Saturday, October 27th: Halloweekend. With parties happening all over the city, where should one go? To the Ottawa International Writers Festival, of course. The night featured not one, but two powerful authors: Dionne Brand and Vivek Shraya.

Brand read from her new poetry collection, The Blue Clerk, followed by a one-on-one conversation with Adrian Harewood of CBC. The following quote from their exchange sums up how amazing it was to hear Brand speak:

“What do you use language for?”
“To make the next moment different.”

Brand talked about her early education in a post-colonial Trinidadian school where she learned literature by rote. Sitting there, I was taken back to my similar schooling experience in Karachi. I didn’t realize then that literature and writing could be such a powerful tool for change because we focused so much on memorizing content and regurgitating it for the teacher. Now, studying literature in university means that literary analysis goes beyond surface elements of rhyme and meter.

After a poignant and hard-hitting talk by Brand, Vivek Shraya performed her song, “I’m Afraid of Men,” and read from her memoir of the same name. An interrogation of masculinity, the book takes as its point of departure Shraya’s observation that when “you talk about fear, what the oppressors hear is hate.”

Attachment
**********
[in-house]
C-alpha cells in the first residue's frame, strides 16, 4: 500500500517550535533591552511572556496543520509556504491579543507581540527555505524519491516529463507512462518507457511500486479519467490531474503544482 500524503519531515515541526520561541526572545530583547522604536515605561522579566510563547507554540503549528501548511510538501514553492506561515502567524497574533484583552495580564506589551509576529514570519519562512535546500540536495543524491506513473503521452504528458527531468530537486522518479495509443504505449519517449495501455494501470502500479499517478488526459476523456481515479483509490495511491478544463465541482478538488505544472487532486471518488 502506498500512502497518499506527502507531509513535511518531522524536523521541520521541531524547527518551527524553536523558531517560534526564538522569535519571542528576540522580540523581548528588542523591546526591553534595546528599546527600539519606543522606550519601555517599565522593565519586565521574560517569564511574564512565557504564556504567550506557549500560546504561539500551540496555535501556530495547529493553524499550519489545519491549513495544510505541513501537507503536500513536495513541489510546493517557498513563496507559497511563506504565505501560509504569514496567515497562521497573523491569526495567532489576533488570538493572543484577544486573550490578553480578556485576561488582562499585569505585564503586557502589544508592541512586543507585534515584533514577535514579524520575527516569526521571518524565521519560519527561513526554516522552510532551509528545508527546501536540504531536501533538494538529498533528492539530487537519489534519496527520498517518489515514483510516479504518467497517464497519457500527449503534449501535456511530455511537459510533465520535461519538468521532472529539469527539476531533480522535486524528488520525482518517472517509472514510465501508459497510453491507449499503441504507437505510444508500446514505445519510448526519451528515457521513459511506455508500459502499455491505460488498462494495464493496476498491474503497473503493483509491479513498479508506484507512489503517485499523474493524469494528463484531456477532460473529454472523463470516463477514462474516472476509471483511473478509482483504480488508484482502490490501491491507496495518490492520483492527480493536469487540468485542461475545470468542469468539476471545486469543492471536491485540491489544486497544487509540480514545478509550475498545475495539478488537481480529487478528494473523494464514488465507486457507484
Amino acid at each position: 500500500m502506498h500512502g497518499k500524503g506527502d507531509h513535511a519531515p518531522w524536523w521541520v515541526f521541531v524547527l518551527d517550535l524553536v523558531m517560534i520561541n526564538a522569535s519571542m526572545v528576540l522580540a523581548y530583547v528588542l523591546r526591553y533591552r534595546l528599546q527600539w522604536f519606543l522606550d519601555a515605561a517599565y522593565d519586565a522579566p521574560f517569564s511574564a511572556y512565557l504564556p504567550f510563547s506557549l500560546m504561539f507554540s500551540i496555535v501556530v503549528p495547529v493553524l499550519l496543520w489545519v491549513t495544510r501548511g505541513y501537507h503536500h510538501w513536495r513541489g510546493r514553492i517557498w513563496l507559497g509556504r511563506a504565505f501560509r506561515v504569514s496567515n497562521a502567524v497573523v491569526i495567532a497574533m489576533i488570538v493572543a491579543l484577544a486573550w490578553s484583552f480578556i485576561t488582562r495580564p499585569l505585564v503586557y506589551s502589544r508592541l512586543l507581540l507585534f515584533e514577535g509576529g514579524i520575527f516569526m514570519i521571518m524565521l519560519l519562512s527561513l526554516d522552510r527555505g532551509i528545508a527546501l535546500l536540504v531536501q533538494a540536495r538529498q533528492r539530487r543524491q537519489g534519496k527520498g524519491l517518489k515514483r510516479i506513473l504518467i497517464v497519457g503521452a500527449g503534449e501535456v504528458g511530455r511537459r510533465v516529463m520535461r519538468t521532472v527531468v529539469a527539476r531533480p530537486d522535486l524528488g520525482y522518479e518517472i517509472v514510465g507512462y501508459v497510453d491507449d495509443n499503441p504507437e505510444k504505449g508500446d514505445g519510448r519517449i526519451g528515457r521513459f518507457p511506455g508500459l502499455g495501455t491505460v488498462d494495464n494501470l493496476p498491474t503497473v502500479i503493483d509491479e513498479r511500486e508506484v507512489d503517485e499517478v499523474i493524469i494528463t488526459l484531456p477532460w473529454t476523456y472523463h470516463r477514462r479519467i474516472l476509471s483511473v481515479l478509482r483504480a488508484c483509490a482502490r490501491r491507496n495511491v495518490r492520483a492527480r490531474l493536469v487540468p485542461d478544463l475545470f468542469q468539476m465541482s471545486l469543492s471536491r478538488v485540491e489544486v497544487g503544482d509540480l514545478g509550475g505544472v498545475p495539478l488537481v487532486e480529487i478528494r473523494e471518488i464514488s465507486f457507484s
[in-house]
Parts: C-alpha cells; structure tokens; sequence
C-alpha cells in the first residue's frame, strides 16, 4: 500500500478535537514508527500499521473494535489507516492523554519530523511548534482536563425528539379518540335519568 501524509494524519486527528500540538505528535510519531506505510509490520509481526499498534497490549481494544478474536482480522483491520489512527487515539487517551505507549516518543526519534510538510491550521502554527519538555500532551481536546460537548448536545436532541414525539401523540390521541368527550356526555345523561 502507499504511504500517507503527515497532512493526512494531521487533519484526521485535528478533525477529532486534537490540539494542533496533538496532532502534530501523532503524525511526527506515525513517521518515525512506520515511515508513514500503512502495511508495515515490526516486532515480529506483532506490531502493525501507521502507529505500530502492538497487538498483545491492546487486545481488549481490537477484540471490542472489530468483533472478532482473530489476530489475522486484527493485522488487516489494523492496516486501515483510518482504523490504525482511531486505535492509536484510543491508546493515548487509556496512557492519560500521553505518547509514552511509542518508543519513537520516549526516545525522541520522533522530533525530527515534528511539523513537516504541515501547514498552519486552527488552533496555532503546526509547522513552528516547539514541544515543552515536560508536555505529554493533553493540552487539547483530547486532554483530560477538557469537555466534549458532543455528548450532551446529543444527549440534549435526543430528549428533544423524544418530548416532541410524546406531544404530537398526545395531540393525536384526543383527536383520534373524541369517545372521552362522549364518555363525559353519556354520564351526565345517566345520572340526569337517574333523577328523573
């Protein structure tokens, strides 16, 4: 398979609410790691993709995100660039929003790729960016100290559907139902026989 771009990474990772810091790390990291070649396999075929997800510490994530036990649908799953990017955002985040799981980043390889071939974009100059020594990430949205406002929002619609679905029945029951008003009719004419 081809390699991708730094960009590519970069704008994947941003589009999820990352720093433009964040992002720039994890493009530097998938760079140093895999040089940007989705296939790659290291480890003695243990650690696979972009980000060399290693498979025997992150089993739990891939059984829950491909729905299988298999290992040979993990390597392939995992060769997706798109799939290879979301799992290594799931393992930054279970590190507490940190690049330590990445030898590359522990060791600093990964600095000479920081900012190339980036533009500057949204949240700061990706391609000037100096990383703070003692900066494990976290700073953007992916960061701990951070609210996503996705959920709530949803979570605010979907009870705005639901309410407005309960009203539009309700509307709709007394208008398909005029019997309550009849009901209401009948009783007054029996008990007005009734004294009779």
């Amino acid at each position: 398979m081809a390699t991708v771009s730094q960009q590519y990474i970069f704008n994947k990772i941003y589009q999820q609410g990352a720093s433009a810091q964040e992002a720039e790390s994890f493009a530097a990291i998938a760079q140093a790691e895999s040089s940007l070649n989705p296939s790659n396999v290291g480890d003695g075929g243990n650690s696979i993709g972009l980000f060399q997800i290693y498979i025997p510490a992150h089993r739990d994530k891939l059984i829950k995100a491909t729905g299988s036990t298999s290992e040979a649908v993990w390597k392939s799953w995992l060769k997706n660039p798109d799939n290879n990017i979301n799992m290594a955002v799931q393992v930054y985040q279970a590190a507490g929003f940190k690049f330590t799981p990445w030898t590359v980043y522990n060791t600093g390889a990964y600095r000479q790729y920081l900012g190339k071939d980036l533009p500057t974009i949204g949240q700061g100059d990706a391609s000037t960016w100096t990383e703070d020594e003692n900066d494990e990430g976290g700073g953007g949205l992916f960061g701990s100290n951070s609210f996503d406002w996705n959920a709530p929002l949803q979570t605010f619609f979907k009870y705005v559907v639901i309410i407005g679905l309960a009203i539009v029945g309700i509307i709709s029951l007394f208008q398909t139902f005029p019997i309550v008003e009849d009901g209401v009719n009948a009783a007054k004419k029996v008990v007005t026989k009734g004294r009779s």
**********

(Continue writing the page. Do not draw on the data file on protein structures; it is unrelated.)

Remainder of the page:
Both Brand and Shraya talk about the writer’s responsibility to push readers to think. The world, as Brand puts it, is full of racism, violence, oppression, and hate. Writing might not change that completely, but it can start a conversation. Shraya hopes this will happen with I’m Afraid of Men, a work that seeks to show how we are all complicit in inequality and oppression fostered by assumptions that convene under the ethos of masculinity.

Language is a powerful instrument for change and going to the Writers Festival is always an eye-opening experience. I have a number of deadlines to focus on and tasks to get done, but I often take a few moments each day to think back to what both writers said that night. As Dionne Brand said, “writing is a decision between what is told and what is withheld.”